I guess I mean to talk about one book, though, because the second one is still being written. But if you want to read chapter one, sign up to receive a newsletter on my website and you can read the start of the new book! Sign up by scrolling down on the home page at

1950s girl photo: tiffany terry
Lady Liberty photo: Alex m. Hayward

Sunday, January 22, 2017

Surprise, Surprise: the Underside of the Story

I'm writing this on Inauguration Day, which is as surreal as anything gets in America, especially this year. If anyone had told me Donald J. Trump would be President at this time last year, I'd have said they were crazy. 

I didn't vote for Trump and would have preferred a different outcome, but what his election brings home in every possible way is how unpredictable human beings (and elections) are--for better or worse. 

When I was writing part one of the Beat Street Series, The Beat on Ruby's Street, I began the book with Ruby idolizing Jack Kerouac, who is known as the father of the Beat Generation--along with hipsters and other famous poets and writers.

In fact, Jack has been quoted as saying "I am not a beatnik. I'm a Catholic." Of attending a mass in his hometown of Lowell, Kerouac writes:

I had a vision of what I must have really meant with ‘beat’ anyhow when I heard the holy silence in the church (I was the only one in there, it was five P.M., dogs were barking outside, children yelling, the fall leaves, the candles were flickering alone just for me), the vision of the word Beat as being to mean beatific. in  blissful... or saintly. Not "beat" as in hip or cool.

These days, I'm working on book two of the Beat Street Series about what happens to Ruby's best friend Sophie when her mother gets on the notorious Blacklist. The list put scores of people in entertainment out of work because they were accused of being Communists.

Digging into the research revealed that besides being a Catholic, extraordinary writer and poet, Jack Kerouac cheered while watching Senator Joe McCarthy, father of the Blacklist, on TV. He also scorned the hippie movement and approved of the Viet Nam war.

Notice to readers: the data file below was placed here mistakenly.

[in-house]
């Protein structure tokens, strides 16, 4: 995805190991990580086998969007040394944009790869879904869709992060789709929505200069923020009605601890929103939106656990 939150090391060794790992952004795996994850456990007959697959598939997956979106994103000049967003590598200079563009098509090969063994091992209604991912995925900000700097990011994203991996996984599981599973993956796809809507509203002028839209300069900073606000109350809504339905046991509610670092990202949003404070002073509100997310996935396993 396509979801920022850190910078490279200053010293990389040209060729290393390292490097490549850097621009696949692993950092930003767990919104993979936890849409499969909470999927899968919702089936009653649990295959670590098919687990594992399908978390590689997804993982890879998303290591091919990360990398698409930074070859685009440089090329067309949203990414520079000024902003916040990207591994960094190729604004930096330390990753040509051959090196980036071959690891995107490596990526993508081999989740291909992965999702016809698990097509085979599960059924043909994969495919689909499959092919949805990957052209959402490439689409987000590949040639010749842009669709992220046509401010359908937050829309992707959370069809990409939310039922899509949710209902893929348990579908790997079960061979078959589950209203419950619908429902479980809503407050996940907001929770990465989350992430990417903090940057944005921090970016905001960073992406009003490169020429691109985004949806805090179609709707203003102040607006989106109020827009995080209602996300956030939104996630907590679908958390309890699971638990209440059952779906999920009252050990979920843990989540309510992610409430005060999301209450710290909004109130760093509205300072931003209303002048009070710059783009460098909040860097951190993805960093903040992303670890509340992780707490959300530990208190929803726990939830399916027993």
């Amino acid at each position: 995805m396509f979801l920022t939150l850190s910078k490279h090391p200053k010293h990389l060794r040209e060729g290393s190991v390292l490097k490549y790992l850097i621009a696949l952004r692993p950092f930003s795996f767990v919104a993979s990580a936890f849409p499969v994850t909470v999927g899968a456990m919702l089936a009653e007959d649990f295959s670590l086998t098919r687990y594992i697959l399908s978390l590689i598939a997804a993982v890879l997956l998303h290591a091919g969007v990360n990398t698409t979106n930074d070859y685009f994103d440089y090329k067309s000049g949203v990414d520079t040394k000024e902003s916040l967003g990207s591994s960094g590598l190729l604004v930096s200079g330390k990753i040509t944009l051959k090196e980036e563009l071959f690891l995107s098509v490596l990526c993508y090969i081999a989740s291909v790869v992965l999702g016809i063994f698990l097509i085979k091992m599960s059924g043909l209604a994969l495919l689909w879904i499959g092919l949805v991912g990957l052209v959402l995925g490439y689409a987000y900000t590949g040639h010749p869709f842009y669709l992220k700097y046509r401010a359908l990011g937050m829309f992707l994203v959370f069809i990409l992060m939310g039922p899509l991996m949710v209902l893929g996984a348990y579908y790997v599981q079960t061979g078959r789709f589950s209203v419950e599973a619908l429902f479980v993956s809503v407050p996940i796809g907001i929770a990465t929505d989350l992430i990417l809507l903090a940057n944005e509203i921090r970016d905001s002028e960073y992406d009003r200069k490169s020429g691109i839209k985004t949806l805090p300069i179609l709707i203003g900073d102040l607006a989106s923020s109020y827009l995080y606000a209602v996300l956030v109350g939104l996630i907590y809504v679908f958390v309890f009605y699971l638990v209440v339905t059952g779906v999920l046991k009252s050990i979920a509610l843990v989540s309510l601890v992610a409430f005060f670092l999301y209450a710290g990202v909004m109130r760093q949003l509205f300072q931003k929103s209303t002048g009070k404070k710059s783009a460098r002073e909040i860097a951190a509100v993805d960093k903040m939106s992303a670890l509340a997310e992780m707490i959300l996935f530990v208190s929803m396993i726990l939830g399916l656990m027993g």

I also discovered though a friend (ironically named Carolyn Kennedy, no relation) that Bobby Kennedy, iconic senator, presidential candidate killed by an assassin and blazing liberal crusader, had been an aide to Senator McCarthy. Sources say he left this position after six months, but it shocked me to learn he had been on McCarthy's committee at all.

When I learned this, the first thing I thought was, what do I do with it? I'm writing about a young girl in a time and place that is focused on rebelling against the establishment. But the more I thought about it, the more interesting I thought it would be if my young heroine finds out the world is a bit more complex that she thought it was--politically as well as personally.

I'm thinking about all this on Inauguration Day because it's yet another example of life's endless capacity to ricochet off into something I never expected. I guess no matter how much we think we know someone, the only guarantee is that human beings are infinite in their ability to surprise us. 

Maybe that's why writers are here--and need to pay attention.

Black list graphic: La Notizia
Bearded Lady: York Berlin

Saturday, January 14, 2017

In the Driver's Seat: Kids on the Road